SEAHA (Science and Engineering in Arts Heritage and Archaeology) is a PhD research training programme delivering the next generation of research leaders in Heritage Science. It is a collaboration between UCL, Oxford and Brighton and supported by the EPSRC. SEAHA is funding 60 four-year PhD studentships between 2014 and 2022, involving over 70 heritage and industrial partners and offering an exceptionally rich and well-supported PhD experience for our future heritage scientists.
A SEAHA PhD consists of a one-year MRes at UCL, followed by a three-year PhD programme at the host institution (in this case, University of Brighton). All SEAHA projects are supervised by a team of academic, heritage and industrial supervisors, who are involved in the project throughout the four years, and often involve substantial placements with heritage or industrial partners. In addition, SEAHA students take part in additional training and professional activities with other students across the programme, have access to heritage science facilities in all three institutions and partners, and have individual research budgets of £3,000 per year.
The pace at which content for arts, heritage and archaeology is being acquired continues to accelerate in both the raw volume acquired and the variety of datatypes being recorded. For instance, Fraunhofer-IGD has developed technology which automates the acquisition of 3D digital models of cultural artefacts, making it possible for museums and other cultural organisations to digitise their collections on a large scale. However, building large collections of 3D models, and other digital assets (such as text, images, video, manuscripts), brings with it new problems of search, access and presentation.
Such processes can be supported by organising and classifying content together and providing searchable representations of properties such as shape, material or style. This project aims to develop visual analysis approaches, based on machine learning methods, to organise and classify 3D models which can be integrated into cultural heritage practice to enhance the management, accessibility and experience of digitised cultural heritage.
Key research questions
1. What challenges does the advent of large-scale 3D digitisation bring to the organisation and management of museum collections?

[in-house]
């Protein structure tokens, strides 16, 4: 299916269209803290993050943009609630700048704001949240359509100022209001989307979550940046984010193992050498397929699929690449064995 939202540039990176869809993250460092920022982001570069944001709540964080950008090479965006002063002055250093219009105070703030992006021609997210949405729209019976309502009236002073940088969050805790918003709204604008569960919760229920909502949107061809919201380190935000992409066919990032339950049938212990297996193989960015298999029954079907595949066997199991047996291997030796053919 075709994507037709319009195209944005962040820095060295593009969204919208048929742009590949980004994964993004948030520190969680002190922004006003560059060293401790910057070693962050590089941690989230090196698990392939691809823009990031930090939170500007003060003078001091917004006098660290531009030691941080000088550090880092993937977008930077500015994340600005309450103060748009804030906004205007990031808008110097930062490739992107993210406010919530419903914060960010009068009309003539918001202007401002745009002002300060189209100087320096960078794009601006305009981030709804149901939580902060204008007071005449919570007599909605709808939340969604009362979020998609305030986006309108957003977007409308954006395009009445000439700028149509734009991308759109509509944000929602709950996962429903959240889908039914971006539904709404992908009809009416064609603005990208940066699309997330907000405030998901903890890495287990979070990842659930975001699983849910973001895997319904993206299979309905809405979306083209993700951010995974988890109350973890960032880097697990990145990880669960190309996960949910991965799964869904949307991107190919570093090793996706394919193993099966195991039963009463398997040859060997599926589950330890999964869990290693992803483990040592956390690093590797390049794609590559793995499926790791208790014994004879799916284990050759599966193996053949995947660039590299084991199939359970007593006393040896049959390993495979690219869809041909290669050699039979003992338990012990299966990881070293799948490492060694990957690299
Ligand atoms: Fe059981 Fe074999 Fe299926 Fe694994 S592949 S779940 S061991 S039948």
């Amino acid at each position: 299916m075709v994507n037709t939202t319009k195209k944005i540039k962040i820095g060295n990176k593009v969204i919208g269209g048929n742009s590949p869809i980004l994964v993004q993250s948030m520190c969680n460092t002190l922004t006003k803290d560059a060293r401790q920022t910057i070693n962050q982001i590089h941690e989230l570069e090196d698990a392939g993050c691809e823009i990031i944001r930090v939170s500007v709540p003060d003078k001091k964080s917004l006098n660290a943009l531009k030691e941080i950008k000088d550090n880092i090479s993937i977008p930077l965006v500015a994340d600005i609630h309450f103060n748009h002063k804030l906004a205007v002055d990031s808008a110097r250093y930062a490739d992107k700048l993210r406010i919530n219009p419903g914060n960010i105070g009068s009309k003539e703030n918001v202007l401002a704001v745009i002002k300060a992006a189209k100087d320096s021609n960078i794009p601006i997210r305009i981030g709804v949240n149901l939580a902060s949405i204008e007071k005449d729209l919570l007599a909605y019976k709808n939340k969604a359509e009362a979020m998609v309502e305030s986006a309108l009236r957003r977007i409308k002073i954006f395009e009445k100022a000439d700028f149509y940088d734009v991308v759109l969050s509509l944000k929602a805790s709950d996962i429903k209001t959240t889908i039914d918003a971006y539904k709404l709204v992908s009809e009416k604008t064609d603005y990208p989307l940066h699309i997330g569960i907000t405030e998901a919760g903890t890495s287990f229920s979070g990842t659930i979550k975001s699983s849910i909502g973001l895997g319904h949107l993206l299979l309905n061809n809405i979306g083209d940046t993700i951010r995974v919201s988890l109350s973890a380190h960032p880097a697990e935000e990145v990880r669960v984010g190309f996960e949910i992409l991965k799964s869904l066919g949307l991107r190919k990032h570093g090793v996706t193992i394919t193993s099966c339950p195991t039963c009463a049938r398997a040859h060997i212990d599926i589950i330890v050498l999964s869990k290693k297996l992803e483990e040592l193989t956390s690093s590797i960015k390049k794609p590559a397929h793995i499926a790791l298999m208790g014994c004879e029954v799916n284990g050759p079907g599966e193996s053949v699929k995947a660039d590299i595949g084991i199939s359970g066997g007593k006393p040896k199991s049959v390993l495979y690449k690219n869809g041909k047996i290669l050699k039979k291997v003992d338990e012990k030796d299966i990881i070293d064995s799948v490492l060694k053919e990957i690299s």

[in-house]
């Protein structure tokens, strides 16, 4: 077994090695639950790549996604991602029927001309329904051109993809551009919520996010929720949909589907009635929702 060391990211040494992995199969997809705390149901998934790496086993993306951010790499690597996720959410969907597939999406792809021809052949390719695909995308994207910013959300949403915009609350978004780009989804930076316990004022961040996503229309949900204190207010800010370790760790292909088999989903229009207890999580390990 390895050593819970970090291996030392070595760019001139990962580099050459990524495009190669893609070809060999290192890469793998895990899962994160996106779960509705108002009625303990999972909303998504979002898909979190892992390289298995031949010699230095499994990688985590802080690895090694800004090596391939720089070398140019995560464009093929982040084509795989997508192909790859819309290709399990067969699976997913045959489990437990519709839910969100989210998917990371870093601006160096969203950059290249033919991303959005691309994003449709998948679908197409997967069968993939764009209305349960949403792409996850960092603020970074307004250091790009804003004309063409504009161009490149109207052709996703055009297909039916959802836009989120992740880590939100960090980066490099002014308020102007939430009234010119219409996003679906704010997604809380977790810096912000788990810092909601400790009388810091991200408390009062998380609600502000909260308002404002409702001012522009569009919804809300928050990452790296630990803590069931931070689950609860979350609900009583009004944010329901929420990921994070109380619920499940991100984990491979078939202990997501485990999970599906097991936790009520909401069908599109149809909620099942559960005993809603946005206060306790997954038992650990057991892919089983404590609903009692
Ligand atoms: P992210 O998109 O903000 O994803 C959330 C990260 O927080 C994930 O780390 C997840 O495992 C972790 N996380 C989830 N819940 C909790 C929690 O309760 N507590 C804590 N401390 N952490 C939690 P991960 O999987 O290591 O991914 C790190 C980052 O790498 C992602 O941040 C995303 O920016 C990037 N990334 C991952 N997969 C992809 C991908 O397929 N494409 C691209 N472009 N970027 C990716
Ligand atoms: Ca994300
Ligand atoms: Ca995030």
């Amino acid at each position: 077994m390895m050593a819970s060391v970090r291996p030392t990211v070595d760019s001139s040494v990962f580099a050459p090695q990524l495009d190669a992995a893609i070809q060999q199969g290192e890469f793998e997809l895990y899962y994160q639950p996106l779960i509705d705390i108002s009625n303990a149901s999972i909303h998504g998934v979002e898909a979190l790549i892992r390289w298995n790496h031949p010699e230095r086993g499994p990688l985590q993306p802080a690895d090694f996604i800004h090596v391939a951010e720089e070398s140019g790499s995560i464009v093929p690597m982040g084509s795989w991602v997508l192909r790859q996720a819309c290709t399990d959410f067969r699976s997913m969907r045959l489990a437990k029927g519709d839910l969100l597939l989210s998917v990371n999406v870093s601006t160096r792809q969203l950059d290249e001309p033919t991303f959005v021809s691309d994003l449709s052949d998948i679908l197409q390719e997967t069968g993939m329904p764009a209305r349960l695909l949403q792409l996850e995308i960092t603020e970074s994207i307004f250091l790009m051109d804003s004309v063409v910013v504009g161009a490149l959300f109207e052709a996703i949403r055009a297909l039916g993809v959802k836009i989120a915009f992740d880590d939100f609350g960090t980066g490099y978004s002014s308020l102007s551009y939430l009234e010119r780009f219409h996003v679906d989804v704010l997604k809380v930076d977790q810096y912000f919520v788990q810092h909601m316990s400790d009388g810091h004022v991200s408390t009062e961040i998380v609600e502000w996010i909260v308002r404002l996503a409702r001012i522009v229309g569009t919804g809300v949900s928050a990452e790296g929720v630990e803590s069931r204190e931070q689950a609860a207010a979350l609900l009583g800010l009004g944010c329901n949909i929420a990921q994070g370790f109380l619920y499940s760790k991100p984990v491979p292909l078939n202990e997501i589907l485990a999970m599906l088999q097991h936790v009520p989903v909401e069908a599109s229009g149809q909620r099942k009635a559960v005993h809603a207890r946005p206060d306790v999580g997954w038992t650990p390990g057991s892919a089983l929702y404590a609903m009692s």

2. What new opportunities for visual analysis, based on machine learning methods, arise from the availability of large-scale digitised collections?
3. Can the provision of scalable acquisition tools have a significant impact on cultural heritage practice, workflows and standards in an age of large-scale digitisation?
1. Develop research scenarios in conjunction with the cultural collaborator to hypothesise new approaches for the visual analysis of 3D models that could be empowered by the availability of large-scale digital asset collections.
2. Select an experimental set of artefacts to explore the practicalities of machine learning techniques for organising and classifying large-scale digital collections.
3. Engage with potential cultural heritage researchers to develop web-based 3D-centred tools to support the visual analysis of digital collections.
4. Evaluate the degree to which the organisation and linking of digital collections’ metadata can be effectively automated and produce results that would not have been anticipated without the use of the technologies.
The University of Brighton will provide expertise in knowledge engineering, cultural heritage ontologies and digitisation campaigns. Fraunhofer-IGD will provide expertise in, and datasets resulting from, mass digitisation and access to/involvement in a re-engineered 3D repository infrastructure. Cultural partners will provide access to original artefacts and expertise in the nature of collections and the types of knowledge that it is desirable to detect within them.